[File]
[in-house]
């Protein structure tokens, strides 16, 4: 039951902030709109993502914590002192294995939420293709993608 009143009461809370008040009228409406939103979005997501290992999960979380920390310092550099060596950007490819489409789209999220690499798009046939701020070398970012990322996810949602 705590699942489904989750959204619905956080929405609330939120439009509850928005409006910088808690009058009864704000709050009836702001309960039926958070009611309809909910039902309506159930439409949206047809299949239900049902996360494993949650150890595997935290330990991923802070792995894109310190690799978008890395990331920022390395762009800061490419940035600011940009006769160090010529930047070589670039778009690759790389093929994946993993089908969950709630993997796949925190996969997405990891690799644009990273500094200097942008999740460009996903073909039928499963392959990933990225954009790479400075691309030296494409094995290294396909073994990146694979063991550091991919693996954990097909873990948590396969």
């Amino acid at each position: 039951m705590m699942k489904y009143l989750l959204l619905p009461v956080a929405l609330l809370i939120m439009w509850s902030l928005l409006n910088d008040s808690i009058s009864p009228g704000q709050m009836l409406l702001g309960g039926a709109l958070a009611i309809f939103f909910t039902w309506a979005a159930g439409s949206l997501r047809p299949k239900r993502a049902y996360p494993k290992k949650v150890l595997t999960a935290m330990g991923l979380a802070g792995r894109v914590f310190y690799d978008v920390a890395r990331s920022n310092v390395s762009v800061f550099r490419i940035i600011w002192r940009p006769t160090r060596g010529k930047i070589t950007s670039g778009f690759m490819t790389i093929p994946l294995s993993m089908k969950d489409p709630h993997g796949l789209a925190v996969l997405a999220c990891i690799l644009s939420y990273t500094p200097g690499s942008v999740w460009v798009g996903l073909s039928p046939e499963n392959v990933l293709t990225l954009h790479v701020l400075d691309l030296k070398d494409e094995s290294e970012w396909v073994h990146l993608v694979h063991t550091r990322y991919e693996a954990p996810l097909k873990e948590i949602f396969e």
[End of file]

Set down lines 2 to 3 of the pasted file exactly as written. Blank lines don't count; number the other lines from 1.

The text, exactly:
């Protein structure tokens, strides 16, 4: 039951902030709109993502914590002192294995939420293709993608 009143009461809370008040009228409406939103979005997501290992999960979380920390310092550099060596950007490819489409789209999220690499798009046939701020070398970012990322996810949602 705590699942489904989750959204619905956080929405609330939120439009509850928005409006910088808690009058009864704000709050009836702001309960039926958070009611309809909910039902309506159930439409949206047809299949239900049902996360494993949650150890595997935290330990991923802070792995894109310190690799978008890395990331920022390395762009800061490419940035600011940009006769160090010529930047070589670039778009690759790389093929994946993993089908969950709630993997796949925190996969997405990891690799644009990273500094200097942008999740460009996903073909039928499963392959990933990225954009790479400075691309030296494409094995290294396909073994990146694979063991550091991919693996954990097909873990948590396969």
């Amino acid at each position: 039951m705590m699942k489904y009143l989750l959204l619905p009461v956080a929405l609330l809370i939120m439009w509850s902030l928005l409006n910088d008040s808690i009058s009864p009228g704000q709050m009836l409406l702001g309960g039926a709109l958070a009611i309809f939103f909910t039902w309506a979005a159930g439409s949206l997501r047809p299949k239900r993502a049902y996360p494993k290992k949650v150890l595997t999960a935290m330990g991923l979380a802070g792995r894109v914590f310190y690799d978008v920390a890395r990331s920022n310092v390395s762009v800061f550099r490419i940035i600011w002192r940009p006769t160090r060596g010529k930047i070589t950007s670039g778009f690759m490819t790389i093929p994946l294995s993993m089908k969950d489409p709630h993997g796949l789209a925190v996969l997405a999220c990891i690799l644009s939420y990273t500094p200097g690499s942008v999740w460009v798009g996903l073909s039928p046939e499963n392959v990933l293709t990225l954009h790479v701020l400075d691309l030296k070398d494409e094995s290294e970012w396909v073994h990146l993608v694979h063991t550091r990322y991919e693996a954990p996810l097909k873990e948590i949602f396969e």